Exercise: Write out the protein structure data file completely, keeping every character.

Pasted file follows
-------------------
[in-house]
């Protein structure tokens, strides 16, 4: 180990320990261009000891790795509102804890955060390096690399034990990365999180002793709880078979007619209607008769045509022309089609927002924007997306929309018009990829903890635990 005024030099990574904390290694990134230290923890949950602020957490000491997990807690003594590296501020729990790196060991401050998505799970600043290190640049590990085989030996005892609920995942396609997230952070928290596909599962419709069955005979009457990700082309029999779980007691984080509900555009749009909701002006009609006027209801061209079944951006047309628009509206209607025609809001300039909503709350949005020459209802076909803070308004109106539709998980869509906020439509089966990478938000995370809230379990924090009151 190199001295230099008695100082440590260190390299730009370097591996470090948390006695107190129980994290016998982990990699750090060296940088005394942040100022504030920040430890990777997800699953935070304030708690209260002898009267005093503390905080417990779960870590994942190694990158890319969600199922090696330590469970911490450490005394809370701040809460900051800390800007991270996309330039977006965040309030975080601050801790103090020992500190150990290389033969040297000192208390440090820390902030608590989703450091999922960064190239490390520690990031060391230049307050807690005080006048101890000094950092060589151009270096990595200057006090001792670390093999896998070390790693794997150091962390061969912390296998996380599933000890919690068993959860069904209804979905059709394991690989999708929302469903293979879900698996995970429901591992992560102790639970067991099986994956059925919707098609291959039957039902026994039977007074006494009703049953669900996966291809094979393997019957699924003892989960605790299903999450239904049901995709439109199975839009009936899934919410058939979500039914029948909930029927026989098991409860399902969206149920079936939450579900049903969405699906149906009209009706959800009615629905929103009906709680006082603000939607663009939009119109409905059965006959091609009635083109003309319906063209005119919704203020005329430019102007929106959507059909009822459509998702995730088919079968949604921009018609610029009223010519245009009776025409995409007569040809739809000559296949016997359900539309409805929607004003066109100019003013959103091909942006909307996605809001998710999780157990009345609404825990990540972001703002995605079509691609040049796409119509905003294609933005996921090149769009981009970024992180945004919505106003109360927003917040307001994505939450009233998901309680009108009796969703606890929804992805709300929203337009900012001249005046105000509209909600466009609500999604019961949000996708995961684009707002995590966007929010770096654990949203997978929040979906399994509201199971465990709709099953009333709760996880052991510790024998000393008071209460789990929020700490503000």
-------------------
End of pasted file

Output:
[in-house]
């Protein structure tokens, strides 16, 4: 180990320990261009000891790795509102804890955060390096690399034990990365999180002793709880078979007619209607008769045509022309089609927002924007997306929309018009990829903890635990 005024030099990574904390290694990134230290923890949950602020957490000491997990807690003594590296501020729990790196060991401050998505799970600043290190640049590990085989030996005892609920995942396609997230952070928290596909599962419709069955005979009457990700082309029999779980007691984080509900555009749009909701002006009609006027209801061209079944951006047309628009509206209607025609809001300039909503709350949005020459209802076909803070308004109106539709998980869509906020439509089966990478938000995370809230379990924090009151 190199001295230099008695100082440590260190390299730009370097591996470090948390006695107190129980994290016998982990990699750090060296940088005394942040100022504030920040430890990777997800699953935070304030708690209260002898009267005093503390905080417990779960870590994942190694990158890319969600199922090696330590469970911490450490005394809370701040809460900051800390800007991270996309330039977006965040309030975080601050801790103090020992500190150990290389033969040297000192208390440090820390902030608590989703450091999922960064190239490390520690990031060391230049307050807690005080006048101890000094950092060589151009270096990595200057006090001792670390093999896998070390790693794997150091962390061969912390296998996380599933000890919690068993959860069904209804979905059709394991690989999708929302469903293979879900698996995970429901591992992560102790639970067991099986994956059925919707098609291959039957039902026994039977007074006494009703049953669900996966291809094979393997019957699924003892989960605790299903999450239904049901995709439109199975839009009936899934919410058939979500039914029948909930029927026989098991409860399902969206149920079936939450579900049903969405699906149906009209009706959800009615629905929103009906709680006082603000939607663009939009119109409905059965006959091609009635083109003309319906063209005119919704203020005329430019102007929106959507059909009822459509998702995730088919079968949604921009018609610029009223010519245009009776025409995409007569040809739809000559296949016997359900539309409805929607004003066109100019003013959103091909942006909307996605809001998710999780157990009345609404825990990540972001703002995605079509691609040049796409119509905003294609933005996921090149769009981009970024992180945004919505106003109360927003917040307001994505939450009233998901309680009108009796969703606890929804992805709300929203337009900012001249005046105000509209909600466009609500999604019961949000996708995961684009707002995590966007929010770096654990949203997978929040979906399994509201199971465990709709099953009333709760996880052991510790024998000393008071209460789990929020700490503000």